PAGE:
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Permanent supportive housing in Over-the-Rhine appears poised for final approval

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The proposed site for permanent supportive housing is at 2000 Dunlap St. in Over-the-Rhine; the lot is currently a surface parking lot.

A new housing project in Over-the-Rhine for people experiencing homelessness is all but finalized after a Council committee vote Tuesday. The project has garnered both intense opposition and support from residents and businesses.

Robert Sehlhorst was the first to speak at a public hearing ahead of Tuesday's vote, saying he lives within 200 yards of the project site at 2000 Dunlap Street.

"Placing 44 chronic homeless souls with drug and alcohol addictions and mental health challenges in a neighborhood with open drug sales, open prostitution and elevated gun violence goes beyond the pale of decency," Selhorst said.

The Over-the-Rhine Community Council was split on the project in April, voting 34-30 to oppose it. Several local business owners also opposed it.

Jeff Nye represents FL Emmert, a pet food production facility across the street from the proposed site.

"We alone have over 100 tractor trailer trucks coming in and out of Dunlap Street — only 25 feet wide — every week," Nye said. "We're very concerned about a pedestrian entrance on that corner directly adjacent to our facility."

Nye said FL Emmert does not want to prevent the project from happening. He said developers were unwilling to change the design of the building so that the entrance is on the east side instead of on Dunlap St. to the west.

Critics also said Over-the-Rhine has several low-income and permanent supportive housing projects already, and adding another would contribute to a concentration of poverty.

Support for the project was just as intense as the opposition. The developer, Over-the-Rhine Community Housing, passed out buttons that said "I SUPPORT DUNLAP PSH."

David Elkins is program coordinator for the Jimmy Heath House, a nearby permanent supportive housing project also operated by OTRCH.

"I hear a couple of things that I have to question," Elkins said. "One is the notion that somehow living outside or living under a bridge is more conducive to someone's health than living in a building where people are parking trucks outside of it."

The site is currently a surface parking lot. It’s about a block away from a streetcar stop and a couple blocks from Findlay Market.

The project's path to Cincinnati Council was a bit uncommon. The Historic Conservation Board approved all but one aspect: an exception to zoning rules in order to allow 44 units instead of the current limit of 14 units.

Council Member Reggie Harris pushed the project forward anyway by introducing the density variance directly to the Planning Commission, which approved it last month.

Council's Equitable Growth and Housing Committee ultimately approved the project unanimously Tuesday, with strong words of support from every member.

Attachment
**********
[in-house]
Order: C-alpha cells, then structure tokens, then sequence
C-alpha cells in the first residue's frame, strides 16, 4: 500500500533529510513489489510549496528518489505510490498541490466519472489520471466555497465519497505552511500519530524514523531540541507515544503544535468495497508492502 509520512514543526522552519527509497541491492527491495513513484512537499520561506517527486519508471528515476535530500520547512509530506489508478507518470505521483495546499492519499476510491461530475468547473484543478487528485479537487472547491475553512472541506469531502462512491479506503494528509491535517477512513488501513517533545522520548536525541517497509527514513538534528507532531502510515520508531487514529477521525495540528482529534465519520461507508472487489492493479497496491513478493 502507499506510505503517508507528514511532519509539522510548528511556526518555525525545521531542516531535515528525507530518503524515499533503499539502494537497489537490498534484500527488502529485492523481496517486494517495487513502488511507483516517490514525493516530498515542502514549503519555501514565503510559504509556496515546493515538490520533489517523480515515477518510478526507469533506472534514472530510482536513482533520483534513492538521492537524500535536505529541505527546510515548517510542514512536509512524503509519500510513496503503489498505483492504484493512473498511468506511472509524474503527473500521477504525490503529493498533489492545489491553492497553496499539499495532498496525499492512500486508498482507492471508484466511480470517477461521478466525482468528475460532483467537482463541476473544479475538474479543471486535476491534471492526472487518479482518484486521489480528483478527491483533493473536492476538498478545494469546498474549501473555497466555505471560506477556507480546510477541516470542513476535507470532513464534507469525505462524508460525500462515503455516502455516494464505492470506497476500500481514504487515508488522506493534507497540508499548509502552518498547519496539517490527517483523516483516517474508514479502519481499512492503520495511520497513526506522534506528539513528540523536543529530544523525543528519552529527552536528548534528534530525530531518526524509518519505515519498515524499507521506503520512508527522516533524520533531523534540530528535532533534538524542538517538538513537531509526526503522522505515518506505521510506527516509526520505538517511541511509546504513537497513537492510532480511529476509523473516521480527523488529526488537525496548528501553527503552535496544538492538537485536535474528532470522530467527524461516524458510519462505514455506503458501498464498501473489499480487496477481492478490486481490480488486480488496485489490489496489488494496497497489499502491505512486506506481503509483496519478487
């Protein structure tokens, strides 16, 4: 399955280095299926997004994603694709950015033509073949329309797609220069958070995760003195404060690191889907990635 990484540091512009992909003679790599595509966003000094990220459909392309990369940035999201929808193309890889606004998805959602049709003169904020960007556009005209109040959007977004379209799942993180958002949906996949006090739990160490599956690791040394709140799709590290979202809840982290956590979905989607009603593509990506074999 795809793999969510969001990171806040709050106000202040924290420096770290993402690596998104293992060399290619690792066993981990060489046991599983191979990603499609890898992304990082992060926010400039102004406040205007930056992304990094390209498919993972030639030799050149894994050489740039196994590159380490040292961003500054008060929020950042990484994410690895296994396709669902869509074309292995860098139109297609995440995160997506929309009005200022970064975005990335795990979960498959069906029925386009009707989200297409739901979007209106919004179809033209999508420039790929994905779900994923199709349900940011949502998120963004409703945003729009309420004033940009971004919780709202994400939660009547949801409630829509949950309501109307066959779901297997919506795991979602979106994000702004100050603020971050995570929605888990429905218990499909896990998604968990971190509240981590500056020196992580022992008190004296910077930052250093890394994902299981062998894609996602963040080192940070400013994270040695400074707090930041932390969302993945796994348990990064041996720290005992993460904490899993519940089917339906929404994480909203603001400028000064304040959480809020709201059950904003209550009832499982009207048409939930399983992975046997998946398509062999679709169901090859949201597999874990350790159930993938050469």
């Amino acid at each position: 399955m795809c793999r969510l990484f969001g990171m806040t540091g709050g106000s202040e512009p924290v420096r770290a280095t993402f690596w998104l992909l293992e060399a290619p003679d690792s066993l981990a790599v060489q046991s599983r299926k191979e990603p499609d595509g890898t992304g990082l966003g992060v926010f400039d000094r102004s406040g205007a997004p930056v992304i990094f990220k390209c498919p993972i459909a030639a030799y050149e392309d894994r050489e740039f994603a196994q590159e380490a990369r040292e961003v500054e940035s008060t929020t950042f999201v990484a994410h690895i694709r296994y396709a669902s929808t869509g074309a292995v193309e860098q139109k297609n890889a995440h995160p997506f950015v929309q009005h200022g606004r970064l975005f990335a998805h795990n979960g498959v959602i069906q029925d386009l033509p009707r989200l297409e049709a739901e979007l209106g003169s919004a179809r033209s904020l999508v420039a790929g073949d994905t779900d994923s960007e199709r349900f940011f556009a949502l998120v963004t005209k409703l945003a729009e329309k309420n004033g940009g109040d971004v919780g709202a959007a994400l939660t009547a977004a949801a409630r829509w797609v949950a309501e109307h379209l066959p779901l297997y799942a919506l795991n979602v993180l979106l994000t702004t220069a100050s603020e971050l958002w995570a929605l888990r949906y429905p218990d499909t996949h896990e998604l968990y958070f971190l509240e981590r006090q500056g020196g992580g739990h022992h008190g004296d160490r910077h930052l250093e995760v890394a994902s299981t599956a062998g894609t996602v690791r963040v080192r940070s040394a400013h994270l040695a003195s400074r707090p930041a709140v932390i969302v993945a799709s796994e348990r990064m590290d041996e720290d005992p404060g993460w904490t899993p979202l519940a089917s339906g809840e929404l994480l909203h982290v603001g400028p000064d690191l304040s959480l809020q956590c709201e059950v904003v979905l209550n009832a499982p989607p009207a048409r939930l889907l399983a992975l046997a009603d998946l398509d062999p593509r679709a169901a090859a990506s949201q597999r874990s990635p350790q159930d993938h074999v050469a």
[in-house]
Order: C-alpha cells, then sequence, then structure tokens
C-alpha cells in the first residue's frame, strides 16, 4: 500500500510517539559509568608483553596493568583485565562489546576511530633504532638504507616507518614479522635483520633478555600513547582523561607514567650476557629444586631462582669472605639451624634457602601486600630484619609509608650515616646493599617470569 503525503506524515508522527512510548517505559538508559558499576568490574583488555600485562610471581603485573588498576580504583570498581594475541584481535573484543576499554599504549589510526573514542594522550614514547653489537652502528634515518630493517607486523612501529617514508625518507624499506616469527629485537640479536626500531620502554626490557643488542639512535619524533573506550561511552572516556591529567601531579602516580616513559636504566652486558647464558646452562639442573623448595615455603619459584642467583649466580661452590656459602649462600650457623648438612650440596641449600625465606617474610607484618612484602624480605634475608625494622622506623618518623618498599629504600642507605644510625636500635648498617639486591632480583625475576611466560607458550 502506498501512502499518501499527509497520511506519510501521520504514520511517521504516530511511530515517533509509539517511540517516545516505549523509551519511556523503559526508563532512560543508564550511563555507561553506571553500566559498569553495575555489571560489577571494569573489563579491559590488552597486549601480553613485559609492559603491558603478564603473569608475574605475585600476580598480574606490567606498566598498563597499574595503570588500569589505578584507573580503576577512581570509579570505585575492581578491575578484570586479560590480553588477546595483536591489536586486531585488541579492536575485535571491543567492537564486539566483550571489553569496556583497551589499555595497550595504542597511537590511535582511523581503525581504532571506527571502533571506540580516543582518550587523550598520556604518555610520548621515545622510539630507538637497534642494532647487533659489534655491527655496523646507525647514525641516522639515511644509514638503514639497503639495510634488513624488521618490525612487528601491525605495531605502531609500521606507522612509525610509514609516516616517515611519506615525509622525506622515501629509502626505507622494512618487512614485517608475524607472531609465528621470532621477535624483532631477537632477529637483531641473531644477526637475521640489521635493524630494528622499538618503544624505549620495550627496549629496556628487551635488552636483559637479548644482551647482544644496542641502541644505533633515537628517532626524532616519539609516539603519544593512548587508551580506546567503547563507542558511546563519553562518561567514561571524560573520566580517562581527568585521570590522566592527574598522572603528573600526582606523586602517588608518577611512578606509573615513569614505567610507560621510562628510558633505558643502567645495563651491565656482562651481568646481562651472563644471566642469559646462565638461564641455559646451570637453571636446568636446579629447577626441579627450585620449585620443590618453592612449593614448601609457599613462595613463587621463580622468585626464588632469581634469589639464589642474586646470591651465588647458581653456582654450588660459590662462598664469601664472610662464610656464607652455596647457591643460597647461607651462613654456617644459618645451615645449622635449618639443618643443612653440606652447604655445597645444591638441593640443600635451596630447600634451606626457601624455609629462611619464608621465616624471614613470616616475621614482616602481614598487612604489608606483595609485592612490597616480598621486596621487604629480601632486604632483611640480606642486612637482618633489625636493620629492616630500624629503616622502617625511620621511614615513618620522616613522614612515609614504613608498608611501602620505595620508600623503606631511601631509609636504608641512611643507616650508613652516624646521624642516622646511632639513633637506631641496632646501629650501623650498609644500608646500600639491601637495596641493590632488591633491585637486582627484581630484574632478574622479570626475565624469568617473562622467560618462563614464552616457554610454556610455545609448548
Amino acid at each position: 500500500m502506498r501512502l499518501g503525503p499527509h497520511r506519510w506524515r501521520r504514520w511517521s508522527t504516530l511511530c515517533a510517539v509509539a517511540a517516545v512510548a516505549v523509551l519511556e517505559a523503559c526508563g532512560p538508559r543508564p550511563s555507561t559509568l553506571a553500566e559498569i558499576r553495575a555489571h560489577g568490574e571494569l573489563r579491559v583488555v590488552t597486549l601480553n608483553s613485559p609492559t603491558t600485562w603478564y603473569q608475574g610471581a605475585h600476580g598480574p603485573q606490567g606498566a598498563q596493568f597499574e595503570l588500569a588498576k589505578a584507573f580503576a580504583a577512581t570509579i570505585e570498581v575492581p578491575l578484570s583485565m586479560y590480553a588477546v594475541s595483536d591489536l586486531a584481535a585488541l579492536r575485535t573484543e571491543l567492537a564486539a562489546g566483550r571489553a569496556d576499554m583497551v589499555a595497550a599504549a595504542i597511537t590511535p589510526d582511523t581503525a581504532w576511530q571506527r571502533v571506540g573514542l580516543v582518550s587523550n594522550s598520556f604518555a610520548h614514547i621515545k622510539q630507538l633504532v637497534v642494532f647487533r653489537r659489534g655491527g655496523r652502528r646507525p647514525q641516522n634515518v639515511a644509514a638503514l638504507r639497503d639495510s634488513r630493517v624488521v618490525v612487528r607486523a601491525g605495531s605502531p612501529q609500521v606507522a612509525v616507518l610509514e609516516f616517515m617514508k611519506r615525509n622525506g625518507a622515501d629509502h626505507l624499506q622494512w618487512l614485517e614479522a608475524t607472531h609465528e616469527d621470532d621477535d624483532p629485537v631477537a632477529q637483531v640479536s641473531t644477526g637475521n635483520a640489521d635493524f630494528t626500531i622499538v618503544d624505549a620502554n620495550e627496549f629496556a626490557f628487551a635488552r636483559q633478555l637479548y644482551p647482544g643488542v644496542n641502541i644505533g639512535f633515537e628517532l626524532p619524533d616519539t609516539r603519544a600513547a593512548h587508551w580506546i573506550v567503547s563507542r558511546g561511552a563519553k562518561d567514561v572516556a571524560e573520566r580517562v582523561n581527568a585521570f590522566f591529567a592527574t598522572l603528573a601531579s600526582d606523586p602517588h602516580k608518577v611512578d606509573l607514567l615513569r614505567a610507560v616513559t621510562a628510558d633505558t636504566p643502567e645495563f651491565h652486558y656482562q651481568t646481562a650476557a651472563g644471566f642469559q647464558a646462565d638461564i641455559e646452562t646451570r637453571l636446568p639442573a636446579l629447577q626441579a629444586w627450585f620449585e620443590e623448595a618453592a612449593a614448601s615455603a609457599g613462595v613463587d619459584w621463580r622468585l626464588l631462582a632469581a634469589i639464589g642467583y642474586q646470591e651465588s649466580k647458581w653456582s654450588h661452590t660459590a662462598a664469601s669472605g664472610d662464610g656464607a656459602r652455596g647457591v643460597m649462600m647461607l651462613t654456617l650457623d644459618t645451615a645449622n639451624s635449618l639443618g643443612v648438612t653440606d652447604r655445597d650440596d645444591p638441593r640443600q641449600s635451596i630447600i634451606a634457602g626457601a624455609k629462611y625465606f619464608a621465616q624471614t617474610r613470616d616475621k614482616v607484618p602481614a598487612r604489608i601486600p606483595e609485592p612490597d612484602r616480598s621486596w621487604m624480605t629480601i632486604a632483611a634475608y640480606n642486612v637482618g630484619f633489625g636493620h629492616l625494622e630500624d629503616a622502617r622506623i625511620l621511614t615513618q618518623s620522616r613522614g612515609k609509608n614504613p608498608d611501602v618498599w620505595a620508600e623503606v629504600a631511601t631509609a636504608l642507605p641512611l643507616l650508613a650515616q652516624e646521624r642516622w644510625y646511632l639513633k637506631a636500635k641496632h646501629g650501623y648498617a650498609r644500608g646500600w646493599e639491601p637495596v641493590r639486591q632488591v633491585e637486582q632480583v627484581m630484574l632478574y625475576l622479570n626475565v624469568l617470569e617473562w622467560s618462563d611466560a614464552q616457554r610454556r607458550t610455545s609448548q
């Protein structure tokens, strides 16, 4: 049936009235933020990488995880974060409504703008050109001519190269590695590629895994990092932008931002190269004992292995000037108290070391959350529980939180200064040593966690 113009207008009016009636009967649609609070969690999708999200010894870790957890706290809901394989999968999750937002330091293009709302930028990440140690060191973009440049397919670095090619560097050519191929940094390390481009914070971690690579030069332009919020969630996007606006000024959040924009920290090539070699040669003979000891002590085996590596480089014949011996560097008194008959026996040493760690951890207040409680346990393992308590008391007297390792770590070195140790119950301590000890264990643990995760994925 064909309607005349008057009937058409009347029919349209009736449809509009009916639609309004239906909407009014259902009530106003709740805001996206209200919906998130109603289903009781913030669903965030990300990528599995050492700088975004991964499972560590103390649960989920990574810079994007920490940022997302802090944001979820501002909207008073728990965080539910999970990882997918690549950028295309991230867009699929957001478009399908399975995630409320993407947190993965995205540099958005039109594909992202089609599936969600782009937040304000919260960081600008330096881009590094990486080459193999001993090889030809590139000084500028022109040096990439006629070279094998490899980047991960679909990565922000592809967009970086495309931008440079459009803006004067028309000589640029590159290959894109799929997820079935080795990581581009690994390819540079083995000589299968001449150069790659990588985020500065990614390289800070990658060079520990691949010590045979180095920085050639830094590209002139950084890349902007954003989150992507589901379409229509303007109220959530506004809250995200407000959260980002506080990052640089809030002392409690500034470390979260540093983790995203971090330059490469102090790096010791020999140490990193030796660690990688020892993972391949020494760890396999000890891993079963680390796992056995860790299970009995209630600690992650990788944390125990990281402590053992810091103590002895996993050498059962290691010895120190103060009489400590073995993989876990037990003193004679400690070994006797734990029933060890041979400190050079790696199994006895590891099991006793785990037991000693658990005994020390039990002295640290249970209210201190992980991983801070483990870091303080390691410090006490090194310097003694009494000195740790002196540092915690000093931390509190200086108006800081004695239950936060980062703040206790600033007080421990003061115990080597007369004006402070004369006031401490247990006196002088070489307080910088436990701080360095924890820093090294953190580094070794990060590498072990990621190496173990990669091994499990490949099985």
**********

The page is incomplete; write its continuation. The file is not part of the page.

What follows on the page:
"We’re supposed to be this welcoming city in the Midwest, that welcomes all people," said Council Member Scotty Johnson. "That's all we keep hearing about Cincinnati. So hey, let's stop talking about it and be about it."

Council Member Liz Keating says the city needs more affordable housing for vulnerable residents.

"And the comments here today [are] the ugly side of our city," Keating said. "This is something that is a no-brainer to me — that we need to respond to the market demand and take care of those who we need to take care of."

Keating also expressed frustration that Dunlap even needs a density variance; the project wouldn't have needed council approval if Keating's proposed changes to density had passed earlier this year.

"This is the exact scenario that we talked about, that if we are not willing to change our outdated — and I believe wrongfully applied — zoning laws in the city, we are hindering our ability to build more housing," Keating said. "This housing development that we need, desperately need ... has been held up for five months now, and thousands of dollars spent just to get here."

Vice Mayor Jan-Michele Lemon Kearney, who vehemently opposed Keating's density proposal, pushed back a bit: "That previous density ordinance was not equitable, and that was really the problem with it."

But Kearney strongly supported the density variance for Dunlap, saying "there are places where density works."

The Dunlap project is almost fully funded, partly through highly-competitive Low Income Housing Tax Credits. OTRCH has two pending applications to make up the final gap: $1.5 million from the city's American Rescue Plan HOME dollars, and $500,000 from Hamilton County's HOME dollars.

Learn more about the project below:

Corrected: November 9, 2022 at 11:44 AM EST
An earlier version of this story said the Dunlap project is fully funded. It has been updated to show that two applications for funding are still pending.
Becca Costello grew up in Williamsburg and Batavia (in Clermont County) listening to WVXU. Before joining the WVXU newsroom, she worked in public radio & TV journalism in Bloomington, Indiana and Lincoln, Nebraska. Becca has earned numerous awards for her reporting, including from local chapters of the Associated Press and Society of Professional Journalists, and contributed to regional and national Murrow Award winners. Becca has a master's degree in journalism from Indiana University and a bachelor's degree from Cincinnati Christian University. Becca's dog Cincy (named for the city they once again call home) is even more anxious than she is.